Time after time

Worried that the Large Hadron Collider is going to cause the universe to collapse?  Well, a very weird paper suggests that it may shut itself down through the magic of time travel:

So what did the article say? Well, it started out with a reasonable enough point. One of the basic assumptions of classical physics is that time flows in one direction and that when describing a physical system one needs to know the equations of motion and the initial conditions in order to predict the future behavior of a classical system.

However, quantum mechanics changes this a bit. Classical mechanics can be formulated in such a way that one sets up an "action" integral. The solution to the physical system can be expressed as the path that minimizes the action integral. It turns out that in quantum mechanics one needs to not simply take one path--but take the sum over all possible paths. For example, if you want to work out how a photon gets from a lightbulb to your eye, you need to take into account not just its straight-line trajectory, but contributions of all possible paths it could have taken, including paths where the photon bounces round the room. It's a bit strange, but it seems to work and 60 years+ of detailed experiments have confirmed this description over and over again to remarkable quantitative precision.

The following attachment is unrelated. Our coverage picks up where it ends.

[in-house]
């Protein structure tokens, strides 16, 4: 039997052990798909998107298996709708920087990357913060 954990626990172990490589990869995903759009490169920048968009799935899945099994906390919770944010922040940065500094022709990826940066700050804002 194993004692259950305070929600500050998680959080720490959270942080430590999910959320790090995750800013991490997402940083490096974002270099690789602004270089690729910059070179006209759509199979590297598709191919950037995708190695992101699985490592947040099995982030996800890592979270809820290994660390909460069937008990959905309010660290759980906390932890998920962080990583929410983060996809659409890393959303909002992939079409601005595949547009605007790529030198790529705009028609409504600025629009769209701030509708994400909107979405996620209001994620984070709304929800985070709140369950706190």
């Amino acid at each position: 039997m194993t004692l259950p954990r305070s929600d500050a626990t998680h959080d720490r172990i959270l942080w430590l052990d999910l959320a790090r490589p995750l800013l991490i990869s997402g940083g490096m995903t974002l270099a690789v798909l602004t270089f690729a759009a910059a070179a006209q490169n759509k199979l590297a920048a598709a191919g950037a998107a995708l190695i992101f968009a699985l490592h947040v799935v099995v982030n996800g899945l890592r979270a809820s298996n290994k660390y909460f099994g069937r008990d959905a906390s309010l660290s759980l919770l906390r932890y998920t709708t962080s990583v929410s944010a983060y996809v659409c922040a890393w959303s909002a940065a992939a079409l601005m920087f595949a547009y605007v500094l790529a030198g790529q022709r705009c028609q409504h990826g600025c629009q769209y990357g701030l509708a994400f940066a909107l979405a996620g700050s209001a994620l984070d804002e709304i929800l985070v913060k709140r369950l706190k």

The authors of this paper claim to show that other terms can be added to the quantum mechanical action that are consistent with current theory and experiment. However, some of these possible terms include conditions in the future that need to be taken into account and summed over. That is to say, what happens in the future could (according to this paper) affect what happens in the present.

Why the LHC? The authors argue that these sorts of time-violating interactions could be associated with whatever new particles we create at the LHC. For example, the production of a large number of Higgs particles in the future could have a backwards-in-time causal effect on the machine that produced them, stopping the machine from ever running. As possible "evidence" for such a backwards-in-time effect, the authors cite the now-canceled Superconducting Super Collider (SSC)--a particle accelerator that was meant to hunt the Higgs and was partially constructed in Texas before Congress pulled the plug on the project. As the authors write in their paper: "Such a cancellation after a huge investment is already in itself an unusual event that should not happen too often. We might take this event as experimental evidence for our model in which an accelerator with the luminosity and beam energy of the SSC will not be built."

It's as though the Higgs plays the role of the time traveler who goes back to the past and murders his grandfather, thus preventing his own birth.

This sounds like those convenient devices in time travel novels that keep a piece of mud on your shoe from subtly disrupting the future and causing it to cease to exist.  Also, I don't know enough physics to guess whether this is a hoax.  But it's amusing, anyway.